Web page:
Background: IgE-mediated hypersensitivity reactions to Anisakis simplex have been described after ingestion of fish, suggesting that sensitisation to this parasite may induce acute urticaria and anaphylaxis. Anisakis simplex allergens are highly resistant to heat and freezing, and sensitisation may occur even in populations with low consumption of raw/undercooked fish. This study aimed to quantify the association between sensitisation to A. simplex and relapsing acute urticaria.
Methods: This is the first case–control study on this topic. Cases (n = 200) were patients with a clinical diagnosis of relapsing acute urticaria, consecutively approached at the immunoallergology unit of Porto’s largest paediatric hospital. Controls (n = 200) were consecutively selected at the surgery department of the same hospital, from subjects undergoing programmed orthopaedic, maxillofacial or general surgical procedures. Specific IgE measurements (Anisakis and Ascaris) were taken, and skin-prick tests (A simplex, common aeroallergens, fish, and Ascaris) were done.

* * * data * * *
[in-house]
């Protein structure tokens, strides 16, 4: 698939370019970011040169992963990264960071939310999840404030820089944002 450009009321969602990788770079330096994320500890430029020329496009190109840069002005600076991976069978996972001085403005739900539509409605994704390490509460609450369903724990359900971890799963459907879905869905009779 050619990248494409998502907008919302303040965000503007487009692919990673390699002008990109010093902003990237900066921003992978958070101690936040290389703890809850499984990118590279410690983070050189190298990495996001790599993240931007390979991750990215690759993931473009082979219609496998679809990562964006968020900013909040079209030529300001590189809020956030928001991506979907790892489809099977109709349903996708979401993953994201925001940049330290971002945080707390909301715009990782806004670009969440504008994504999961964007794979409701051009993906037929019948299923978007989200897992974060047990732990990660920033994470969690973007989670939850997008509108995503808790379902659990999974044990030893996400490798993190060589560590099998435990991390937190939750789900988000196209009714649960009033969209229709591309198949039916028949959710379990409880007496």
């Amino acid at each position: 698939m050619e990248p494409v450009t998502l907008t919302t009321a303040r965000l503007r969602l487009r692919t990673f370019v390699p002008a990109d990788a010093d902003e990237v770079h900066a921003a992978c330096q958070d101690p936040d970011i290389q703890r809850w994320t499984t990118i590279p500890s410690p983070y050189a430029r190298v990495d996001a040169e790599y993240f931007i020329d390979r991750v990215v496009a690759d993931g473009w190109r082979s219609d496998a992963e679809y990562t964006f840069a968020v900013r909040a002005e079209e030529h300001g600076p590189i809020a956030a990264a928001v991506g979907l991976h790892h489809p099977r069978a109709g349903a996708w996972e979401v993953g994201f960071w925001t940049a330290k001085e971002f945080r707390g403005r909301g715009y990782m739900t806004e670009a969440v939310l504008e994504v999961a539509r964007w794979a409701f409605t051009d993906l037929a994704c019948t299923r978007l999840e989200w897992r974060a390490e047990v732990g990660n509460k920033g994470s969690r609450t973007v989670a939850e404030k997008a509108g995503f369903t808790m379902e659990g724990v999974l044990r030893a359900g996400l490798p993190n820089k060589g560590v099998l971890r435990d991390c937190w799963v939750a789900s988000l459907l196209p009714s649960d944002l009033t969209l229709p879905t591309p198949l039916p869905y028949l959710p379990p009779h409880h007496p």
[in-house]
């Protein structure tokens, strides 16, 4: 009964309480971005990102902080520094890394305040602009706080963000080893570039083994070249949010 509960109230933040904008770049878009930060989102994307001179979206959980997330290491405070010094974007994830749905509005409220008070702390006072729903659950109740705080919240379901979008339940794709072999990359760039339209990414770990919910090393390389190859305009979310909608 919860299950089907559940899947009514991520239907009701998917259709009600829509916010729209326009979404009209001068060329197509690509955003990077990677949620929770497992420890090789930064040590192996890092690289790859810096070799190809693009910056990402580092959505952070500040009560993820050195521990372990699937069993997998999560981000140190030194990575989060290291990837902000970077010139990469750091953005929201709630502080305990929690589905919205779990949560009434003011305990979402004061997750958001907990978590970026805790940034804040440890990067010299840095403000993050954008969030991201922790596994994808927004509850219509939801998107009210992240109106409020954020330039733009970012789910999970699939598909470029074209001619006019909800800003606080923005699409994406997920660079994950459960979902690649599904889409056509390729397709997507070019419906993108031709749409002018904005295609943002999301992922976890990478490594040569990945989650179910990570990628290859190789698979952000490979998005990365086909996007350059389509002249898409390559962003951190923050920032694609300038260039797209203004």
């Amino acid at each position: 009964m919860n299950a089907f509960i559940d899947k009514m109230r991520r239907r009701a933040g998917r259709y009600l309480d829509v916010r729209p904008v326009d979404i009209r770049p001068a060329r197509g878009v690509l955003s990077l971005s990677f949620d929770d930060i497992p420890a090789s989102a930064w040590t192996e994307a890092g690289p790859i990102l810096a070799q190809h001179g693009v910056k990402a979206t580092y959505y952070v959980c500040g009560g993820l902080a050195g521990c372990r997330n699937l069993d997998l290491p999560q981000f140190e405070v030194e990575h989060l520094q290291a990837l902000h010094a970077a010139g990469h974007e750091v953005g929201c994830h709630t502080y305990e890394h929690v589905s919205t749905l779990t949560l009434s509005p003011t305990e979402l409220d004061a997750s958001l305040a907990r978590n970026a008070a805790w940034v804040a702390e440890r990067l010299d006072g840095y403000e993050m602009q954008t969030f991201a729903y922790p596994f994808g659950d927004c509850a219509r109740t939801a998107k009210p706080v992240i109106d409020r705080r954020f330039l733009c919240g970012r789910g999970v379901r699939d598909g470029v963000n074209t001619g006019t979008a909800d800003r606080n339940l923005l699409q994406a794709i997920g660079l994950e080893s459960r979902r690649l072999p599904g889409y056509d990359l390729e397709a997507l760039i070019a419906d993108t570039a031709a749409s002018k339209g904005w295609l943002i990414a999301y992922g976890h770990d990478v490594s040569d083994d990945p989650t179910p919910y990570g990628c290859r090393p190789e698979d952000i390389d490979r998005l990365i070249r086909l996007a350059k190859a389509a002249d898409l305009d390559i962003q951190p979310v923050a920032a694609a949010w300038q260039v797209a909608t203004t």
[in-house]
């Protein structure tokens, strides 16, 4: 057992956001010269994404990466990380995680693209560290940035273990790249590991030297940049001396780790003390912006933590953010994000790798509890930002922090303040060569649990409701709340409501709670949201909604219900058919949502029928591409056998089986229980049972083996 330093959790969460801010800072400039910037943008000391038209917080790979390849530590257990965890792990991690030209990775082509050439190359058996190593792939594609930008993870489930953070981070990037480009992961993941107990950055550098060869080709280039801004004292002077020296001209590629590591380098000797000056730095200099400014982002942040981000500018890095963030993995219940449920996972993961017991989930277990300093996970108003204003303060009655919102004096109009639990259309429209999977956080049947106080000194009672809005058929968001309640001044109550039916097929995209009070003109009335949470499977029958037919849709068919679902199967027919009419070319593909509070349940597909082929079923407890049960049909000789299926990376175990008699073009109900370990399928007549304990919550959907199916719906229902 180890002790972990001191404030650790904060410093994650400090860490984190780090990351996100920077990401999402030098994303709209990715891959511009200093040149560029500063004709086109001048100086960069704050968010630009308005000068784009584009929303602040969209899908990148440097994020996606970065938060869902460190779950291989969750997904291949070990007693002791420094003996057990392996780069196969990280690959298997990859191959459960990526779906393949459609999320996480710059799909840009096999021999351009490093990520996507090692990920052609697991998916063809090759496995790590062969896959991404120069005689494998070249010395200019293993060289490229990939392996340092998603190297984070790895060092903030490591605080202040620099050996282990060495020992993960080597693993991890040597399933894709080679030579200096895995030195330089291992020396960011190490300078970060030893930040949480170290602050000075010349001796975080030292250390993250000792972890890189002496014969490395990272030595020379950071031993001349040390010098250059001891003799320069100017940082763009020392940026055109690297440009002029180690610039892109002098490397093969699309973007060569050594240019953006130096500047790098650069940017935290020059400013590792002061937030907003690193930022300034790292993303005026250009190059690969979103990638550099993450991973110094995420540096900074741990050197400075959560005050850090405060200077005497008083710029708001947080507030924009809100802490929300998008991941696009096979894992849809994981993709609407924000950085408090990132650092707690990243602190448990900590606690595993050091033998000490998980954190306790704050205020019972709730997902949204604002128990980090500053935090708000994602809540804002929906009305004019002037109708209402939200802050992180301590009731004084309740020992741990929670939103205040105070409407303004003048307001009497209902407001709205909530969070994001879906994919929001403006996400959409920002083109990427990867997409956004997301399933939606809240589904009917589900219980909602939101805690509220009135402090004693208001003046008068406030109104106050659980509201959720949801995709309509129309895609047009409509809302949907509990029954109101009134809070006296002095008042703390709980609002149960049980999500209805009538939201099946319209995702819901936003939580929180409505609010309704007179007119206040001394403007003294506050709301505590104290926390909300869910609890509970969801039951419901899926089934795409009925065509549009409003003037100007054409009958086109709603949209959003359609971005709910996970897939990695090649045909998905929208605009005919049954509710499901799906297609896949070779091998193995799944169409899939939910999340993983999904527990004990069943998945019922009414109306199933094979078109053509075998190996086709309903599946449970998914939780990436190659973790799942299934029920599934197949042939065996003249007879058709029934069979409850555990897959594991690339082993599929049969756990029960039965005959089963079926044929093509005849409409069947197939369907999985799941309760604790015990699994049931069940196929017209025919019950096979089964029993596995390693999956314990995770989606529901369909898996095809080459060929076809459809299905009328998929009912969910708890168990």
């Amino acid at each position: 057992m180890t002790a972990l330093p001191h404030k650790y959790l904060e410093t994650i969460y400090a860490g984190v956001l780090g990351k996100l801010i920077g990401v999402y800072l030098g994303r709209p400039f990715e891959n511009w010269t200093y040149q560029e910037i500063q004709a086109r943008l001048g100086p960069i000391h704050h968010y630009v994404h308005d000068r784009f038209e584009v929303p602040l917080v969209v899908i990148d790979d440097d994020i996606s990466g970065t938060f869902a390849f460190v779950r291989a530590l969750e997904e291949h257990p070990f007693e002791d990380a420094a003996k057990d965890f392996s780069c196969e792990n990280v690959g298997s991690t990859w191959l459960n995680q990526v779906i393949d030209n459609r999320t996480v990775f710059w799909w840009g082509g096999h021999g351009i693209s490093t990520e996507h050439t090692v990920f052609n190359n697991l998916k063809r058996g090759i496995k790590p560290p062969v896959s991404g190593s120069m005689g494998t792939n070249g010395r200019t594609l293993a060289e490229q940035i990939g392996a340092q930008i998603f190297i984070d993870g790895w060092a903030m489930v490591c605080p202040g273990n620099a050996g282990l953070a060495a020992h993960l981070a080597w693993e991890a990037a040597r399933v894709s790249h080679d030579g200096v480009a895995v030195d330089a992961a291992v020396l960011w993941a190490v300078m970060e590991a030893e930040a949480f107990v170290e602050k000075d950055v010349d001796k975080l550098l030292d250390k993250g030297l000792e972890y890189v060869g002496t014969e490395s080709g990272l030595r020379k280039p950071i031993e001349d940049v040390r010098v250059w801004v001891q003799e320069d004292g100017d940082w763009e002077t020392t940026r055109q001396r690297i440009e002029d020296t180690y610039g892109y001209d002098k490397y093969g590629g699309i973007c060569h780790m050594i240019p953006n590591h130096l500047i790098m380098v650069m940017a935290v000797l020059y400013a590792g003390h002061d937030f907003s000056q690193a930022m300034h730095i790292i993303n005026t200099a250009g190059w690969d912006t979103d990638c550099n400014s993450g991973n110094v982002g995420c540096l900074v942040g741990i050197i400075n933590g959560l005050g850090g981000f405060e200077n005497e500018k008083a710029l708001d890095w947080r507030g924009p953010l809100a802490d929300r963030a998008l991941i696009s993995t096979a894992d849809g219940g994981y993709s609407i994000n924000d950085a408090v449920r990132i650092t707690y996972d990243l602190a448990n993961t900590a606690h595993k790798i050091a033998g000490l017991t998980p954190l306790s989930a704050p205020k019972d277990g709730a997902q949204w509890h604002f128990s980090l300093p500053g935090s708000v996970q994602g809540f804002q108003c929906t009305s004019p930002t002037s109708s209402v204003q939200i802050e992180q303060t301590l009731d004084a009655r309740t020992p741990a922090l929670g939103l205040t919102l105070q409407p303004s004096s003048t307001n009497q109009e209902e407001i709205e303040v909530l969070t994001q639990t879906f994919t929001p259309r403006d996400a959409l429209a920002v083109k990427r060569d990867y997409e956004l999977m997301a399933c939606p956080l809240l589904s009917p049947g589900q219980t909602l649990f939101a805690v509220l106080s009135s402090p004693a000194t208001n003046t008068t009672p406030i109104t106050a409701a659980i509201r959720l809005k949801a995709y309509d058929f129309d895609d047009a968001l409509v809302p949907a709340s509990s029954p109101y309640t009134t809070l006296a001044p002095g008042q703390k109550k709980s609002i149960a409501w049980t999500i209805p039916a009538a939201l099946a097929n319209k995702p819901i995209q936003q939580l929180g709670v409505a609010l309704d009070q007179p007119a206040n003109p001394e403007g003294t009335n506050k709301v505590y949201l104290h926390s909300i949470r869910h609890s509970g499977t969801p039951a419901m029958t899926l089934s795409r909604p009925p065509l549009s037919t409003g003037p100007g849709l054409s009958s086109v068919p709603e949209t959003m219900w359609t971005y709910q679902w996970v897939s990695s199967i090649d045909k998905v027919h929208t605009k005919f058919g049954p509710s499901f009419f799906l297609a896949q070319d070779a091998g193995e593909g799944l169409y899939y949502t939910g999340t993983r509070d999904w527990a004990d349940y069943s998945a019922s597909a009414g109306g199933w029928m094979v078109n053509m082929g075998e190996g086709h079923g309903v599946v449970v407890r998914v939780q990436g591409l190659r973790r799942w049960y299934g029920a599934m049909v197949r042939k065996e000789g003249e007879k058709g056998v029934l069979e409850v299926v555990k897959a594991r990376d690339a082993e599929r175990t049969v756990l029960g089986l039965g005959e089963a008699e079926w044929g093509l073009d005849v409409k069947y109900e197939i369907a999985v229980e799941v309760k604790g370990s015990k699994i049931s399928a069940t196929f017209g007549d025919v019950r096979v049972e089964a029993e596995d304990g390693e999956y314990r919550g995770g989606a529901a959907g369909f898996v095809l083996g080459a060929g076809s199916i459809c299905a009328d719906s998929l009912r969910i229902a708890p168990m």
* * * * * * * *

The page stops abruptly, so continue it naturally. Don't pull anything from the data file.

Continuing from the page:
Results: Sensitisation to A simplex (OR 3.86, 95% CI 2.04% to 7.29%), Ascaris (OR 3.37, 95% CI 1.89% to 6.02%), fish (OR 4.62, 95% CI 1.85% to 11.52%), and at least one aeroallergen (OR 4.59, 95% CI 2.99% to 7.05%) were associated with increased risk of acute urticaria. Regarding the sensitisation to A simplex, the aeroallergen sensitisation-adjusted OR was 2.61 (95% CI 1.33% to 5.12%) for the whole sample, and 2.72 (95% CI 0.99% to 7.47%) for those not sensitised to Ascaris or fish.
Conclusion: Sensitisation to A simplex increases the risk of relapsing acute urticaria in subjects not sensitised to Ascaris or fish, and this is independent of aeroallergen sensitisation.
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Competing interests: None.